"My grandparents are farmers."
Translation:I miei nonni sono contadini.
The article must be omitted only for singular unmodified close family members: "nonni" is plural, so the article is needed. For the same reason it's "il mio nonnino" (diminutive, as affectionate form), and "il mio nonno inglese" (my English grandfather) as the noun is modified internally or externally.
You can, and in this case is probably preferable since you typically use fare to indicate your current occupation, and essere for the profession that you're trained in but not necessarily working in at the present time.
I need help with the distinction between "agricoltori" (which I thought meant "farmers") and "contadini," which I believed meant "peasants'). I answered "agricoltori," and was marked incorrect.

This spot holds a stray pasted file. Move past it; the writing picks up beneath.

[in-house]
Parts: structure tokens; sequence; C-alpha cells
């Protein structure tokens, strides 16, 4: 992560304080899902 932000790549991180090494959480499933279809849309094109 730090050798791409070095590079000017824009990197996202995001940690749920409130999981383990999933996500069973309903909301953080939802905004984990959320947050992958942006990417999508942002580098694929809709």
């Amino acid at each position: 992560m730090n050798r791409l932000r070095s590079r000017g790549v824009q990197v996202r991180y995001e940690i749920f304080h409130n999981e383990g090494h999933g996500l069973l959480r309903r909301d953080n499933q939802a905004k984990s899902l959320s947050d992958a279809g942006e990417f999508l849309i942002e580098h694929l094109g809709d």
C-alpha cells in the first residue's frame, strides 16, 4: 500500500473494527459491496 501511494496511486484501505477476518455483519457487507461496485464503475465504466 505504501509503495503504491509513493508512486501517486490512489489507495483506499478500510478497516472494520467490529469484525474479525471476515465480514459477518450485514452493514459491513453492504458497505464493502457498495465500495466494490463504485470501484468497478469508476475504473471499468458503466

they both mean farmers, but I believe the whole sentence with "agricoltori" was marked wrong since it says "gli miei nonni sono..." when it should be "i miei nonni sono..."
Why is it "i miei nonni" in this sentence while before I had a sentence in which "il mio zio" had to be without "il"?
You don't use "il" or "la" for a singular immediate family member, but you need "i" and "le" for plural. E.g. sing. "mia sorella", pl. "le mie sorelle"
Because lo/gli is only for when the next word starts with a consonant cluster (squalo, stivali), z (zucchero), or a vowel or glide (yogurt, uomini).
Presumably 'I miei nonni fanno i contadini' would also be an acceptable translation?
"I nonni sono contadini" should be accepted too, I think, because in italian the possessive adjective is often unspoken. Ex : "Vengo colla moglie", rather than "Vengo colla mia moglie". Shouldn't it ?